Shifts in ecosystem services in deprived urban areas: understanding people’s responses and consequences for well-being

Derkzen, Marthe L. and Nagendra, Harini and Van Teeffelen, Astrid J. A. and Purushotham, Anusha and Verburg, Peter H. (2017) Shifts in ecosystem services in deprived urban areas: understanding people’s responses and consequences for well-being. Ecology and Society, 22 (1). ISSN 1708-3087

[img]
Preview
Text - Published Version
Download (4MB) | Preview

Abstract

Urban commons are under pressure. City development has led to the encroachment and ecological degradation of urban open space. Although there is growing insight that urban ecosystems need to be protected, there is hardly any attention for the consequences (of both pressures and protection efforts) for vulnerable human population groups. We aim to understand how urban development affects the well-being of the urban poor, through shifts in ecosystem services (ES) and people’s responses to these shifts. We performed household interviews and group mapping sessions in seven urban lake communities in Bangalore, India. Changes at Bangalore’s lakes can be summarized by three trends: privatization followed by conversion, pollution followed by degradation, and restoration followed by gentrification. Over time, this resulted in a shift in the types of ES supplied and demanded, the nature of use, and de facto governance: from provisioning, communal and public; to cultural, individual, and private. Lake dwellers responded by finding (other) sources of income, accepting lower quality or less accessible ES, and/or completely stopping the use of certain ES. The consequences of ecosystem change for people’s well-being differ depending on a household’s ability to adapt and on individual circumstances, land tenure and financial capital in particular. To guarantee a future for Bangalore’s lakes, restoration seems the only viable option. Although beautiful lake parks may be a solution for the well-off and not-too-poor, leaving the very poor without options to adapt to the new circumstances puts them at risk of becoming even more marginalized. We show that ecosystem degradation and restoration alike can impact the well-being of the urban poor. People’s experiences allowed us to couple ecosystem change to well-being through ES and adaptation strategies. Hence, we revealed multiple cause-effect relations. Understanding these relations contributes to sustainable urban development for people from all layers of society.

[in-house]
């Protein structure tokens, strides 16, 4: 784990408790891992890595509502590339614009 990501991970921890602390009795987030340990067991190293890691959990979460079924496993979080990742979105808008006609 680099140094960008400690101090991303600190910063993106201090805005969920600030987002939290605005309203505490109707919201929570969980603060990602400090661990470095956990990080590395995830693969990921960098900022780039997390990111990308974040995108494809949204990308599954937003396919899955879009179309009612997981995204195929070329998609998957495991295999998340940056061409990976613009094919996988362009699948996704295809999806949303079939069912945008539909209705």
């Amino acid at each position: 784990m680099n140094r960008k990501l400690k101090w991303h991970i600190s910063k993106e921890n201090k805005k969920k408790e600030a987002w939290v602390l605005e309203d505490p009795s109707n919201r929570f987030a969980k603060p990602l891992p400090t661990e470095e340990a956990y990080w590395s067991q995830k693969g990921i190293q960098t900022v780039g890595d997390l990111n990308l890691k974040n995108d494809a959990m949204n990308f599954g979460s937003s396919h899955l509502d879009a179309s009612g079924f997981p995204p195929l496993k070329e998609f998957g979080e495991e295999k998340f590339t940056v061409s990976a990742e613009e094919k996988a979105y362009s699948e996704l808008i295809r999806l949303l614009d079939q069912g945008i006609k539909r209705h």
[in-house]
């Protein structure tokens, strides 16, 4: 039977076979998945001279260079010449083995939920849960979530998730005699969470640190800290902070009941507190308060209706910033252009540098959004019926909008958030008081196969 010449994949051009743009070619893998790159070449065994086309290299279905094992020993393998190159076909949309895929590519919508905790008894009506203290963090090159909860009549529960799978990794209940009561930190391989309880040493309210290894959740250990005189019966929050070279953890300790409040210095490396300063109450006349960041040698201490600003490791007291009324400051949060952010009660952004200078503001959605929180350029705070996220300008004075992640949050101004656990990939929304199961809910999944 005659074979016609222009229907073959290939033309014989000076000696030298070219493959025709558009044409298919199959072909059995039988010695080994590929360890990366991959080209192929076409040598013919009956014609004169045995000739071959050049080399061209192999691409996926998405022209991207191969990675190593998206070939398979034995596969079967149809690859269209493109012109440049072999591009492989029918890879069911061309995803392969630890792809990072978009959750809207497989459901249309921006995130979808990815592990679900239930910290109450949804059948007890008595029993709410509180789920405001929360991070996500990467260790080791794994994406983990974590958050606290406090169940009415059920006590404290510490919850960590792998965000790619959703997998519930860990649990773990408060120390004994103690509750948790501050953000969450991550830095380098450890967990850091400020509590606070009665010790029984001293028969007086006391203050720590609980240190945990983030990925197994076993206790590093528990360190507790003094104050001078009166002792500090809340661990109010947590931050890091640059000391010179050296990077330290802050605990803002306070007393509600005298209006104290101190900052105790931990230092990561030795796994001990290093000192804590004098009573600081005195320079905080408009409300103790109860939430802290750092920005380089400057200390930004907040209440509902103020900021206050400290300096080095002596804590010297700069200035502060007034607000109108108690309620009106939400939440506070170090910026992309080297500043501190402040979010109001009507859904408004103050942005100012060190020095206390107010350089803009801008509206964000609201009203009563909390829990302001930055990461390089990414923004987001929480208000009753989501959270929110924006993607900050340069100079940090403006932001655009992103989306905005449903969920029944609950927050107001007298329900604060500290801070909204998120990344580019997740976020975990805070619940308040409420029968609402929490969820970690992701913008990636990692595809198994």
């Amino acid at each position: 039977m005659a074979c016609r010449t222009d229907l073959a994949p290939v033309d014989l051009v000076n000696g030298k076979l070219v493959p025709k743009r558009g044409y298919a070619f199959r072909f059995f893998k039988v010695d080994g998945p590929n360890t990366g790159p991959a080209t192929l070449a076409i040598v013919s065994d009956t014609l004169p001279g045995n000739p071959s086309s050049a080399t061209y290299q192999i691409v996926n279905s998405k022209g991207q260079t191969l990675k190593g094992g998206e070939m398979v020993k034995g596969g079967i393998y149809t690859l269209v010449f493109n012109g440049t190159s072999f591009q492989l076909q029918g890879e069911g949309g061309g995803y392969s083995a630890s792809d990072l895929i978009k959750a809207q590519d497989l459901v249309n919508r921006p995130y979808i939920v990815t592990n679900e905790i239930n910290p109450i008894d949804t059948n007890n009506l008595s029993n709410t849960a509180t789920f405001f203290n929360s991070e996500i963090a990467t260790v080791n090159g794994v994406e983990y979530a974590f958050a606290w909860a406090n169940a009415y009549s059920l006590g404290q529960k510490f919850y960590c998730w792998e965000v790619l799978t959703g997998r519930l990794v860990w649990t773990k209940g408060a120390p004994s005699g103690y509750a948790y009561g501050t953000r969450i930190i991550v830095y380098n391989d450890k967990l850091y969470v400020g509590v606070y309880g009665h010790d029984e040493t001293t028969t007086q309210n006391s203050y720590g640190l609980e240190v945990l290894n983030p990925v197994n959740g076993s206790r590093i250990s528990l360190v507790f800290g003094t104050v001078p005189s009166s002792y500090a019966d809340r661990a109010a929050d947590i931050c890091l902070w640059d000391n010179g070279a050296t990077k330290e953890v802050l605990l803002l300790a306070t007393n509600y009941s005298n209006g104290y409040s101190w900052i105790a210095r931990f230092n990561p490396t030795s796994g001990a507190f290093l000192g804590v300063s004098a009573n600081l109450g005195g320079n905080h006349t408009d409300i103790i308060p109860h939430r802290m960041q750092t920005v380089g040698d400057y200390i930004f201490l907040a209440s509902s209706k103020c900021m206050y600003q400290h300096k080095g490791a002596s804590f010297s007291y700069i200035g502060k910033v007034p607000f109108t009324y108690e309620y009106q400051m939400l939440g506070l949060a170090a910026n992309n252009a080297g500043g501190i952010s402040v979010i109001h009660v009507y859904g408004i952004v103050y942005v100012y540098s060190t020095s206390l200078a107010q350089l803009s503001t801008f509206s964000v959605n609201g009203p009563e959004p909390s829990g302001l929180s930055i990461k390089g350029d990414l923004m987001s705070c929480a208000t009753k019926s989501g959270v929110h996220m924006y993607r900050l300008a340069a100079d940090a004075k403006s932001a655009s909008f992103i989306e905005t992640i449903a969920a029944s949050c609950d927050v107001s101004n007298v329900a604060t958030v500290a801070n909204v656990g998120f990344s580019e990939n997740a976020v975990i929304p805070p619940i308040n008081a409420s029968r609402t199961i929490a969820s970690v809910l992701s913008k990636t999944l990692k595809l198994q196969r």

Item Type: Article
Uncontrolled Keywords: ecosystem restoration; environmental justice; gentrification; green infrastructure; participatory mapping; trade-offs; urban commons
Subjects: Natural Sciences > Life sciences; biology > Ecology
Divisions: Azim Premji University > School of Development
Depositing User: Library APU
Date Deposited: 30 Apr 2018 11:44
Last Modified: 26 Jul 2018 02:52
Related URLs:
URI: http://publications.azimpremjifoundation.org/id/eprint/72
Publisher URL: http://doi.org/10.5751/ES-09168-220151

Actions (login required)

View Item View Item